Best of luck from,

Announcing The Costumed Curses Flash Fiction Contest!

 

Are you longing to celebrate the season? To put on fanciful makeup and scare the bejebus out of the people who know you? And do you ever wish you could scare more than just your neighbors and friends?

I heard those secret yearnings.

And because I heard those secret yearnings, I’ve teamed up with the fabulous Emmie Mears to bring you a creeptacular flash fiction extravaganza.

Costumed Curses Flash Fiction Contest

When: 15 October at 0900 EDT until 27 October at 2359

Genre: Fantasy and all sub-genres. Dark fantasy, urban fantasy, horror fantasy, epic fantasy, contemporary fantasy, fairy tale fantasy, dystopian fantasy, whatever. (No sci-fi this time, sorry!)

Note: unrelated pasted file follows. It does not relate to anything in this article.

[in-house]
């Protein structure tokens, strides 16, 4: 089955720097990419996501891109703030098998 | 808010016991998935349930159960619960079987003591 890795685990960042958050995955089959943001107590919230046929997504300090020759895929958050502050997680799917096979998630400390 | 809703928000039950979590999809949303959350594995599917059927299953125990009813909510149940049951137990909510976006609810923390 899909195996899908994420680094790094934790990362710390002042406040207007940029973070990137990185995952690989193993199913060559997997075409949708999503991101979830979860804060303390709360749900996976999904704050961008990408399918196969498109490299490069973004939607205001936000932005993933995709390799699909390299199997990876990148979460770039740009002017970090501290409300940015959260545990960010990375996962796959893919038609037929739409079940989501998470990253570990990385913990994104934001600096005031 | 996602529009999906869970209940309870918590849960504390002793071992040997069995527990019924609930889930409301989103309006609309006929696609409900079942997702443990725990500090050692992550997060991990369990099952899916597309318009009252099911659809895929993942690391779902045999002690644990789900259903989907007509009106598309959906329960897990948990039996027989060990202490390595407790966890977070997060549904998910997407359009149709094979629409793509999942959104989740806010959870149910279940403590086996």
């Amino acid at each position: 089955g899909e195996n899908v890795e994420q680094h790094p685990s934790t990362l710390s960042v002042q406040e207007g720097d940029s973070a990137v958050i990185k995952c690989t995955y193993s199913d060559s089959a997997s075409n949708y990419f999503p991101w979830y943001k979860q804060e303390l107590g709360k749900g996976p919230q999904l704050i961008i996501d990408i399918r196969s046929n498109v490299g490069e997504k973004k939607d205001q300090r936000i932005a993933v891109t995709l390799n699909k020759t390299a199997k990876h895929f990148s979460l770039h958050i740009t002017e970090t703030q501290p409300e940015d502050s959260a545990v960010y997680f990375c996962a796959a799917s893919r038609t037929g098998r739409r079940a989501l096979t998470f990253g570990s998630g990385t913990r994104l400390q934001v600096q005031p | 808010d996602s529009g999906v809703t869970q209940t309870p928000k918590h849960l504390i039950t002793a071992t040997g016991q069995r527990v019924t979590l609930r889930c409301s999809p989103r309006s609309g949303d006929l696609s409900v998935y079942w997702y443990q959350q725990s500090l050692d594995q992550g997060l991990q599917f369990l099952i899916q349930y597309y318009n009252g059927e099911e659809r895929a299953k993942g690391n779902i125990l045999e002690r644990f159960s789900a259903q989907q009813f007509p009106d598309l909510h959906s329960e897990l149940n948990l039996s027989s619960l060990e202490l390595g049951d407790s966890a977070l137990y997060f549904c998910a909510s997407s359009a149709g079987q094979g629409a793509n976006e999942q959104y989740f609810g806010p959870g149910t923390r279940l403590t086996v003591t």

Theme: Curses masquerading as blessings, granted wishes, deepest desires, secret yearnings. Take a gift and twist it. Take a wish and make it rot. Grant a deep desire and watch it burn.

Length: 500 words.

How to Enter: There will be a post bearing eerie similarity to this one that goes up at 0900 sharp on 15 October. On that day, you may post your entry in the comments WITH THE FOLLOWING INFORMATION (this is where I find out who reads the submission guidelines):

  • Your NAME
  • Your TWITTER HANDLE or EMAIL ADDRESS*
  • Your WORD COUNT

If these things are not included, you will have to drink from the Cup of the Blind, which will erode your entry into nothingness. Meaning, you will be disqualified and will have to wear the Cone of Shame.

*No, we won’t use your email address for anything other than notifying winners, distributing prizes. No, we won’t give it to evil cyber stalkers. No, we are not evil cyber stalkers. Does anyone use the word “cyber” anymore?